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Learn Python! | Part One

Updated: Apr 30


Pythob

Python! A snake of the wild! No I'm just kidding! Python is not a beast in the jungle, yet one in the world of code! So what is python? Python is a coding/programming language. How I like to think of a language that interprets code is somewhat like a laundry machine. How? Well you put all your dirty clothes in and you get the clean ones you want out! I might reference the laundry machine a few times so keep it in mind.

How Do I Code Python?

To code in any language, you'll need an Integrated Development Environment (IDE) or a code editor. Going back to the laundry machine analogy I was talking about, this is like your laundry detergent that makes it work. If you're looking to download an IDE, I would recommend: 1. VS Code 2. PyCharm (I use this) 3. IDLE (Comes with downloading python) Although, keep in mind that to use these, you'll need to download Python from online! If you prefer an online version where you don't need to download anything, here are a few good options: 1. Replit 2. W3 School's editor


One thing to keep in mind is that online editors are more limited. What do I mean? Well, this segues perfectly into modules! I won't delve fully into modules and experiment with them until either part 2 or 3. For now, just think of modules as akin to using a special kind of laundry machine; for example, it can change the color of your clothes! Right now lets go over the basics of what clothes to put into your machine and what they come out as!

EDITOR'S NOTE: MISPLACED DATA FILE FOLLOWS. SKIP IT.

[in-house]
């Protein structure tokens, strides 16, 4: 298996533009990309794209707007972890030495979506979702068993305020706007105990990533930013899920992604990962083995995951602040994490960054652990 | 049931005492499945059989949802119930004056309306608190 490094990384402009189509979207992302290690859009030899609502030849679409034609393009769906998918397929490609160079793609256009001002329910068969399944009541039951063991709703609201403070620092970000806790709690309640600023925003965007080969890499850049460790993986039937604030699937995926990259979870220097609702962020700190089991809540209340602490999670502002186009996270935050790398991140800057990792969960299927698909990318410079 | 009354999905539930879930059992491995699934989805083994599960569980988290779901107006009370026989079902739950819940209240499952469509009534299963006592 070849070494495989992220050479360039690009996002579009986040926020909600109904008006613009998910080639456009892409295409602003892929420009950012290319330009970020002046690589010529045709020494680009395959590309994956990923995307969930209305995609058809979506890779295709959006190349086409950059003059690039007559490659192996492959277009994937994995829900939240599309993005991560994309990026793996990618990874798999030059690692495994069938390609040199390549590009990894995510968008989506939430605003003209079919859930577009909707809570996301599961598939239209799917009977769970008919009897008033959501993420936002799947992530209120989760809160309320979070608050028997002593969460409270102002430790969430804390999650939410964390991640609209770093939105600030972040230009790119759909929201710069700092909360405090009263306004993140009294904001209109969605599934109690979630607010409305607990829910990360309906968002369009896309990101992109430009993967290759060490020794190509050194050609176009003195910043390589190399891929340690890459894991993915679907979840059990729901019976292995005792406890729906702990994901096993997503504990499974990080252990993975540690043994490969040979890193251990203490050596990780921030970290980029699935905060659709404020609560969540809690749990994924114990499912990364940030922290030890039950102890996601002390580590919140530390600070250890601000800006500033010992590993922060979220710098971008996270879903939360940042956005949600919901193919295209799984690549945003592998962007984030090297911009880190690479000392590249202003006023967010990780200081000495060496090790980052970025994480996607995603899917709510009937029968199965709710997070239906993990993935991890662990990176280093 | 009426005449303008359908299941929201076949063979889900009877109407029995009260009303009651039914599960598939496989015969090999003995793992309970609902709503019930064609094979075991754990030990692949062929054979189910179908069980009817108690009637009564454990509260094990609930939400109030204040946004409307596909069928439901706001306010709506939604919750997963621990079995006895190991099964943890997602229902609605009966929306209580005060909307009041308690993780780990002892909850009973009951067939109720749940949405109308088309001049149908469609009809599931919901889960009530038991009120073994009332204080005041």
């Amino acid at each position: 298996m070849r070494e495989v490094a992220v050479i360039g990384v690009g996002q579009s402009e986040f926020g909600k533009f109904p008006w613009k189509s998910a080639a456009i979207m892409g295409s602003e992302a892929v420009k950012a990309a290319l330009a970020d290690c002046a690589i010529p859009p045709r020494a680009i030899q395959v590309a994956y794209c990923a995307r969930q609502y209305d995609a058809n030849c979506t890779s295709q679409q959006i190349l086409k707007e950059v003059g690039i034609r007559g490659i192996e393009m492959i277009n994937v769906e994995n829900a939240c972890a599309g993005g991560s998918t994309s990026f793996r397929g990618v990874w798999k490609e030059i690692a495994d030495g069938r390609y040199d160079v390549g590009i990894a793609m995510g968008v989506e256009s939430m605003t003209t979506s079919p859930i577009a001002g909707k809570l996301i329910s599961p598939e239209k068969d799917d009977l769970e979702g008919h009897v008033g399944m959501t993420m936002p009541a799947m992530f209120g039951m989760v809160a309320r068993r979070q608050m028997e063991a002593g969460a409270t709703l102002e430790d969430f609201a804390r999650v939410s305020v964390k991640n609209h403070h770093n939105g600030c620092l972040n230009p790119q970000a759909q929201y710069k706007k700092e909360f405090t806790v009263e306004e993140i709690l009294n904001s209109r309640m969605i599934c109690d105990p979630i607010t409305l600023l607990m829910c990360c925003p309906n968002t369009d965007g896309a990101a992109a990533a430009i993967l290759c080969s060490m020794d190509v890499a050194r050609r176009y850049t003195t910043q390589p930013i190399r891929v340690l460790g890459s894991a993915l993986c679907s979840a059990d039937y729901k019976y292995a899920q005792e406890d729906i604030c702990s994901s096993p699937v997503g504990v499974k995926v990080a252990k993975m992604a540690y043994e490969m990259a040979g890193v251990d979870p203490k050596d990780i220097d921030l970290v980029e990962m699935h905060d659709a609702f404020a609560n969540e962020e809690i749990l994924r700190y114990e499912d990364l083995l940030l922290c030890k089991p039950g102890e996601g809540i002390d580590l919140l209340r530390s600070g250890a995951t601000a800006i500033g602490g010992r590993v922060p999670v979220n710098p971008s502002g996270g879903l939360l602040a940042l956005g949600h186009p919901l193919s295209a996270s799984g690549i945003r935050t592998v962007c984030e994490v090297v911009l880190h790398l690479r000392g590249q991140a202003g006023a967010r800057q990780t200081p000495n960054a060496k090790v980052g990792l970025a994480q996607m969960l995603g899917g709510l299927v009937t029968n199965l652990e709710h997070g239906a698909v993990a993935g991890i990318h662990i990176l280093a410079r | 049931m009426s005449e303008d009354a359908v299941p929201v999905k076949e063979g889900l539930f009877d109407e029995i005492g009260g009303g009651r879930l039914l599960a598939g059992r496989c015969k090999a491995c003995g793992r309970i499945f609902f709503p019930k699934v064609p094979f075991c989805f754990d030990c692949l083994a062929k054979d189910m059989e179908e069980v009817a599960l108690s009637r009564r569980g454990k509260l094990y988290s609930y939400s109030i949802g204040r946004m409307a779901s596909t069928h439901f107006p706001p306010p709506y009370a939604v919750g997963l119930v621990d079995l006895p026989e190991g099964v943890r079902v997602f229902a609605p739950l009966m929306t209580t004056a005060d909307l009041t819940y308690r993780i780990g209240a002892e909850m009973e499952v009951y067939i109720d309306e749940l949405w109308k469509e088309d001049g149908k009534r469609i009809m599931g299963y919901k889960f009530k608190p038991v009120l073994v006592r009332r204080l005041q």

Data Types

Data types are like different types of clothes! I'll cover more data types in future parts, but for now, let's focus on Integers and Strings. An Integer is a number, and a String is a group of characters. You use variables to hold these data types. It's similar to putting your dirty clothes in a box. Let's see it in action:

variables

Here, we have defined two variables, Variable_1 and Variable_2, each holding values. You can't have spaces while defining a variable, so I used an underscore. Variable_1 is holding a string, while Variable_2 is holding an integer.

printing variables

Here, you can see that we made use of a Python feature called "print". Now let's see what happens if we take away the quotes in "Hello World".


syntax error

It gives us a Syntax Error. Basically, the laundry machine didn't know how to wash the dirty clothes! That's the end of the First Python Tutorial. You can call me Samar Syntax, and together, let's wash all these dirty clothes. While doing that, we're innovating and creating!

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